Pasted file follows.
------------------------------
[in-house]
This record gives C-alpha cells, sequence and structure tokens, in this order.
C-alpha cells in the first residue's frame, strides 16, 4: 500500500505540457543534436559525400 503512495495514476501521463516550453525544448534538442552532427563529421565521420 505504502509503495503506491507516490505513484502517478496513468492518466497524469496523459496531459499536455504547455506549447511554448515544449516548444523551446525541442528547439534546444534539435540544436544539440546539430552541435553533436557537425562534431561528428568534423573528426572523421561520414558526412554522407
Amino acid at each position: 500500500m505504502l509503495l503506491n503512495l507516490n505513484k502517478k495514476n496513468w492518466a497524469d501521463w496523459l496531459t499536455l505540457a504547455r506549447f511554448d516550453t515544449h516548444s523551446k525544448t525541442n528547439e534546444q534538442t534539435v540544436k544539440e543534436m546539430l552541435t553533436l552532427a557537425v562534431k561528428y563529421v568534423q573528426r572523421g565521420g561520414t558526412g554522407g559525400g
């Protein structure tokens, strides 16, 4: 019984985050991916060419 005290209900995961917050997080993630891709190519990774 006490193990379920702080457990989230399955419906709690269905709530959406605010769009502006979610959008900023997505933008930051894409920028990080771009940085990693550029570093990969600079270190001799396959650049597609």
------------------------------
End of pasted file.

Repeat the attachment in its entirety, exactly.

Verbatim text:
[in-house]
This record gives C-alpha cells, sequence and structure tokens, in this order.
C-alpha cells in the first residue's frame, strides 16, 4: 500500500505540457543534436559525400 503512495495514476501521463516550453525544448534538442552532427563529421565521420 505504502509503495503506491507516490505513484502517478496513468492518466497524469496523459496531459499536455504547455506549447511554448515544449516548444523551446525541442528547439534546444534539435540544436544539440546539430552541435553533436557537425562534431561528428568534423573528426572523421561520414558526412554522407
Amino acid at each position: 500500500m505504502l509503495l503506491n503512495l507516490n505513484k502517478k495514476n496513468w492518466a497524469d501521463w496523459l496531459t499536455l505540457a504547455r506549447f511554448d516550453t515544449h516548444s523551446k525544448t525541442n528547439e534546444q534538442t534539435v540544436k544539440e543534436m546539430l552541435t553533436l552532427a557537425v562534431k561528428y563529421v568534423q573528426r572523421g565521420g561520414t558526412g554522407g559525400g
């Protein structure tokens, strides 16, 4: 019984985050991916060419 005290209900995961917050997080993630891709190519990774 006490193990379920702080457990989230399955419906709690269905709530959406605010769009502006979610959008900023997505933008930051894409920028990080771009940085990693550029570093990969600079270190001799396959650049597609």